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Offshoring and the Future of the U.S. IT Worker

Dec 4, 2003
By

Kevin Hudson






Over the past year, the news coming out of the IT industry has been dominated by grim predictions of what offshore outsourcing will do to an already-iffy job picture. Indeed, recent projections predict the rate at which U.S. service jobs will be lost to offshoring accelerating by up to 40% a year over the next five years, reaching a whopping 3.3 million by 2015.

Already, 8% of IT work is shipped overseas, and IT professionals are understandably panicked about what impact this may have on their careers. Lately, though, the off-shoring story is shifting. A shift that lends support to our belief widespread panic over jobs is somewhat premature.

Domestic Backlash


First, reports indicate a domestic backlash is brewing. Two recent examples took place in late November, when Indiana's governor cancelled a $15.2 million contract with a company in India to upgrade the state's unemployment claims processing system (subsequently granting it to an Indiana-based company). And Dell announced it would bring its phone-based tech support for business customers back the U.S.

Further, newly released statistics appear to counter claims off-shoring is the leading contributor to the IT unemployment rate, which averaged 5.8 % in the first three quarters of 2003 compared to 6.1% overall U.S. unemployment rate. Although it's true much of offshoring involves programmers, which with an unemployment rate of 7.1% through the first nine months of 2003 has taken the hardest hit, it's also true not every IT job is a target for outsourcing.

In fact, it's not so much that all types IT jobs are going overseas as it is we suddenly find ourselves competing for jobs we held 100% ownership over for the past 40 years. For an IT sector still reeling from the devastating economic blows of the past three years, the work being shipped overseas could have pumped life back into a sector badly in need of a spark. But happily, the job picture is improving as companies once again begin to work on back-burner business applications and processes.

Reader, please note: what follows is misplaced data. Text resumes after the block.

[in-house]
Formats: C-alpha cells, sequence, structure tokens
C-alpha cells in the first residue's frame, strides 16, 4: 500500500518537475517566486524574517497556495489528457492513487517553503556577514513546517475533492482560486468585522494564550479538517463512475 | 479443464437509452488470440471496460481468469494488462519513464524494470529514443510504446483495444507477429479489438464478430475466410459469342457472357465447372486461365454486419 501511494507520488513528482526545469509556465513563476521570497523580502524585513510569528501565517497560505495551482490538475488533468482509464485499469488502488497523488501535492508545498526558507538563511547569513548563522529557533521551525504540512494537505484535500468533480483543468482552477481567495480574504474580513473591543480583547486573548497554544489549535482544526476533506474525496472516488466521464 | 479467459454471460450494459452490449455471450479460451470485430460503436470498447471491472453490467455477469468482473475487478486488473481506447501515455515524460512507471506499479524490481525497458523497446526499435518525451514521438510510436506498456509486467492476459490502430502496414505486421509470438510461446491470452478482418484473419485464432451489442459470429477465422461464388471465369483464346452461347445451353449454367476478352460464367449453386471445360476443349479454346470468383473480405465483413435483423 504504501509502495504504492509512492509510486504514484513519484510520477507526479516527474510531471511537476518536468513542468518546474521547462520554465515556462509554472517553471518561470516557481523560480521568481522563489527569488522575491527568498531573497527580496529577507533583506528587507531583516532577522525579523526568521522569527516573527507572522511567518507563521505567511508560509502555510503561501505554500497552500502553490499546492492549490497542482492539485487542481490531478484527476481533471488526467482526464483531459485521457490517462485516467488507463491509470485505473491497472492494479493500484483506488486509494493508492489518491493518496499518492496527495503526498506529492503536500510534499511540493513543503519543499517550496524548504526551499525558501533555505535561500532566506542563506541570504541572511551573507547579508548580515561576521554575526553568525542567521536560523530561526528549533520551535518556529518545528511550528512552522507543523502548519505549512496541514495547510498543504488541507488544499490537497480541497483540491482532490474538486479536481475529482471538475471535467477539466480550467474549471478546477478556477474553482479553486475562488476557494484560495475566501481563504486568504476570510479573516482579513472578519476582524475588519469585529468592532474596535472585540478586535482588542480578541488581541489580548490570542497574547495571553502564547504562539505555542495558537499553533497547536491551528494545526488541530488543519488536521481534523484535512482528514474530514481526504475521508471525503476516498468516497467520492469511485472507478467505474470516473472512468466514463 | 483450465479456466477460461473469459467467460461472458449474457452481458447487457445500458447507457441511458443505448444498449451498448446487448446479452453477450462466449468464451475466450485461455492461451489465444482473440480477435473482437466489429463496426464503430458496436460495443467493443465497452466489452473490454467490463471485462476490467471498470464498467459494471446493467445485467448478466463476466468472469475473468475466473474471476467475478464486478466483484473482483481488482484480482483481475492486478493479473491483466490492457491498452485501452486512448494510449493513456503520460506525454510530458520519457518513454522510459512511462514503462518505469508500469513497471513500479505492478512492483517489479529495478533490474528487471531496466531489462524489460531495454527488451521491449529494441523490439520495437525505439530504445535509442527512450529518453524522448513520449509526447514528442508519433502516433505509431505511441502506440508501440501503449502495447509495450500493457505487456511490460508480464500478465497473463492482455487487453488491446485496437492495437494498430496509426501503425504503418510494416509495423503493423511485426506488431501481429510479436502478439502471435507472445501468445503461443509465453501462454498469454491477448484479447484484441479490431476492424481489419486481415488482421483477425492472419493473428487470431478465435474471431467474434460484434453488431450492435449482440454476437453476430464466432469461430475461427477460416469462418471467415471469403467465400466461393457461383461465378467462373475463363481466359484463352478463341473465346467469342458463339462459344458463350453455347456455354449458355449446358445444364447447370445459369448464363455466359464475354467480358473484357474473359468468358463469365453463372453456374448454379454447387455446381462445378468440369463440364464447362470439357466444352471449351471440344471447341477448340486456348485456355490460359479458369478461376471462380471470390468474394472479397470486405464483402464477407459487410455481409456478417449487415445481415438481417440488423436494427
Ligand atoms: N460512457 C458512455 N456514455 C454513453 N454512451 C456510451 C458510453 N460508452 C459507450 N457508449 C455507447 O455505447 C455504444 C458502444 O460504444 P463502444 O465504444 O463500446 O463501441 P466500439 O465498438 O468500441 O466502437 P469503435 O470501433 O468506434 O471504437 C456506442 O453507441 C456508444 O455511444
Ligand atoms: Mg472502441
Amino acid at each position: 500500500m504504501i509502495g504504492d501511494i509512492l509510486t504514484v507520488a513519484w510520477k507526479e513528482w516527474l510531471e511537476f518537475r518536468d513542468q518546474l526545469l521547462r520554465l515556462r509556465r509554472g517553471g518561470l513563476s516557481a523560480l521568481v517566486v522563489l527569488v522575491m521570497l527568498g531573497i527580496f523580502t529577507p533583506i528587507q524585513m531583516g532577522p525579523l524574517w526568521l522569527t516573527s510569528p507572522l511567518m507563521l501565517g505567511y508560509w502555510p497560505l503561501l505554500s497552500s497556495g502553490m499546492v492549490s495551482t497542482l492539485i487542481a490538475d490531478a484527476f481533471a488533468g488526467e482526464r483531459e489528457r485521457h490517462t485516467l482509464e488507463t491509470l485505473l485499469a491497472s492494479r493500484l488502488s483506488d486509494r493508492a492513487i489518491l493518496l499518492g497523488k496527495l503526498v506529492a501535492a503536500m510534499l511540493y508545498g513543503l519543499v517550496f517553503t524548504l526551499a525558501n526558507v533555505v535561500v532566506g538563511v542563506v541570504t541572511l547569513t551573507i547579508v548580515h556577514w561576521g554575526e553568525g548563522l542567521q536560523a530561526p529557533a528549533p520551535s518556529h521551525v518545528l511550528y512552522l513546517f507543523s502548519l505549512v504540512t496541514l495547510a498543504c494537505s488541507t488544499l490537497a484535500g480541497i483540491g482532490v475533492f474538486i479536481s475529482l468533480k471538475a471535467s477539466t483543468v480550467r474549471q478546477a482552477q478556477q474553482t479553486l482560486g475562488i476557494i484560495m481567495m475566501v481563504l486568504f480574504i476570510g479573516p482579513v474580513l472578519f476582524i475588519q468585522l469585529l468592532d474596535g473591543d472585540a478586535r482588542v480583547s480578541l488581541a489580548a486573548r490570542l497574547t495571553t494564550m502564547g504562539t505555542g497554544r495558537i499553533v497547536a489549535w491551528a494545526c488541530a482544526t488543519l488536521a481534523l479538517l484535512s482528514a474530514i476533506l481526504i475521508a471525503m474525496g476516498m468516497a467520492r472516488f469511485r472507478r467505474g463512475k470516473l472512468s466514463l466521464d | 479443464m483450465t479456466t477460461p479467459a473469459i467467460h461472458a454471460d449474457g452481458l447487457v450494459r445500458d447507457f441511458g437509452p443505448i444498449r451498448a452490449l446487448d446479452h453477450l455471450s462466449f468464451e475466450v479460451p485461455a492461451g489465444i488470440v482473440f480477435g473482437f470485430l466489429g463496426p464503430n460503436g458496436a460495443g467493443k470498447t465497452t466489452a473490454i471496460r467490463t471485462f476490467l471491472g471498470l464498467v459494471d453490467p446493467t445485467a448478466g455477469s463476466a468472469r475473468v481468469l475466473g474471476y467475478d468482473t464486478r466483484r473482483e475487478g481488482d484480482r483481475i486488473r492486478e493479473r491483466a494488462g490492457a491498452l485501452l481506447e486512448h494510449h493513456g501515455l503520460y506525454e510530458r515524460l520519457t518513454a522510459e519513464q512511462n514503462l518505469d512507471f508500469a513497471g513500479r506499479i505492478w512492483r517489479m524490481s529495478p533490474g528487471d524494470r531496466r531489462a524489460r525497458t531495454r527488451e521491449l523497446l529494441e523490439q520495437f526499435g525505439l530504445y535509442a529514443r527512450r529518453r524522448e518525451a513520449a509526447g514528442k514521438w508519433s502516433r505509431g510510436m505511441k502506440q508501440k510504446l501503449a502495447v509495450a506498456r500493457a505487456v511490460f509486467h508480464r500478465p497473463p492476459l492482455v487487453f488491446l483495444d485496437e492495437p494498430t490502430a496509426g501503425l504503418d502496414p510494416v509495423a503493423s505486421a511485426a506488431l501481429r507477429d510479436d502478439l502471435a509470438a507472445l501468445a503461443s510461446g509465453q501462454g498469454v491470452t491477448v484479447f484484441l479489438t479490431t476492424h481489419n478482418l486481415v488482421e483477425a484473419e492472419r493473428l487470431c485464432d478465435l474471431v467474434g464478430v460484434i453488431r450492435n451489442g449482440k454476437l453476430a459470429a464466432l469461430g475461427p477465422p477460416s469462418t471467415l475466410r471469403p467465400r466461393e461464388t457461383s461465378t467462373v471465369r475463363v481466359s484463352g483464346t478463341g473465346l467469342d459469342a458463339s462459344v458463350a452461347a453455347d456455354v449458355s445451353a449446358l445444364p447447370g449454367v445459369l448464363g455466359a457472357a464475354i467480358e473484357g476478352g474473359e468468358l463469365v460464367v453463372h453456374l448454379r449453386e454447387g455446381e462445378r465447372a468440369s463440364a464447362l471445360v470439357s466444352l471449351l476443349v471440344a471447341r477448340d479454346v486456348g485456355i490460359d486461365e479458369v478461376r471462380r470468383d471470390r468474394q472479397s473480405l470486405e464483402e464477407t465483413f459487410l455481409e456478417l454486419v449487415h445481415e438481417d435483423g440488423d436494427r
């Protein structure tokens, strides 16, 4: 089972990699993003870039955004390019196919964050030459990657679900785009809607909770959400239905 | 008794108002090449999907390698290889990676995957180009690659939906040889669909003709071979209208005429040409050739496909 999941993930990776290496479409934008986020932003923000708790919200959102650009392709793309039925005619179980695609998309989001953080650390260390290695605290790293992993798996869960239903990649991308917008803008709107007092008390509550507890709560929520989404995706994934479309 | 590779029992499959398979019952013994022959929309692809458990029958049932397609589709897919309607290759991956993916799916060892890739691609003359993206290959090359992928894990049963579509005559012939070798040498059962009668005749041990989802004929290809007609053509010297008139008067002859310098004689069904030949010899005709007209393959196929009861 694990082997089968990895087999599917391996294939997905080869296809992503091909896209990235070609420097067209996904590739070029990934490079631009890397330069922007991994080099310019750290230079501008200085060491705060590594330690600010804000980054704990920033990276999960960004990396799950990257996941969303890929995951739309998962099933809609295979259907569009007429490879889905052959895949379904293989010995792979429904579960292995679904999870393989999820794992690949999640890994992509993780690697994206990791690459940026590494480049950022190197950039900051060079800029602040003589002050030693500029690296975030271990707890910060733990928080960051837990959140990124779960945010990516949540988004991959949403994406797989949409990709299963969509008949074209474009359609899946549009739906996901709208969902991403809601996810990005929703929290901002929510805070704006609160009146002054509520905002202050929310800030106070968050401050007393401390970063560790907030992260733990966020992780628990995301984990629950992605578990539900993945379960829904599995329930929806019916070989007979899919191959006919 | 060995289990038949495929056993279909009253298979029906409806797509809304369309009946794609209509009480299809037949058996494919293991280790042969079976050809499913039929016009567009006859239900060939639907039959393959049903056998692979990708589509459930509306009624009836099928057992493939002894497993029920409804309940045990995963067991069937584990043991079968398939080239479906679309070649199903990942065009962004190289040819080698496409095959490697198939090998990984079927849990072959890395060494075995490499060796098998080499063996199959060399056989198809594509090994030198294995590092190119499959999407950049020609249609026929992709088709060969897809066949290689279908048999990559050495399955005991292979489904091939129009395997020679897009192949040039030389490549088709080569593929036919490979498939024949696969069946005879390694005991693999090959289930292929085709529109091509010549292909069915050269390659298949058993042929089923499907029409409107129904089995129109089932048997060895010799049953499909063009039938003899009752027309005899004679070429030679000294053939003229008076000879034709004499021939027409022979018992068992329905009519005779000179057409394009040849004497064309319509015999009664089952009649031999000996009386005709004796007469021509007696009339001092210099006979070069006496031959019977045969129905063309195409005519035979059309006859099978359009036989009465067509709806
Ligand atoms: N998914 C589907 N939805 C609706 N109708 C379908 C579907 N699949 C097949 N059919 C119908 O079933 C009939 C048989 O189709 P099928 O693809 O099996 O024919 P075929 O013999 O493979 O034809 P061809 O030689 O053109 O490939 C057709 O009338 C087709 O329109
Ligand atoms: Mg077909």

Also, the salaries for overseas software developers and programmers are on the rise. In India alone salaries are climbing as much as 25% a year. And while there is a long way to go before those salaries reach U.S. levels, any increase in costs means the case for moving jobs offshore will be that much harder to make.

Finally, we can't overlook the impact the exodus of the baby-boomers will have on the workforce. The U.S. Census shows a 5% increase in the number of workers, or 15.6 million people, will be needed in 2015 to maintain the ratio of workers to total population that existed in 2001.

Admittedly, rosy predications for 10-plus years in the future do little to help quell the fears of those facing a pink slip today. But there are things you can do to strengthen your current position. And surprisingly, it's the same career advice we've been giving for years.

It's Just a Drill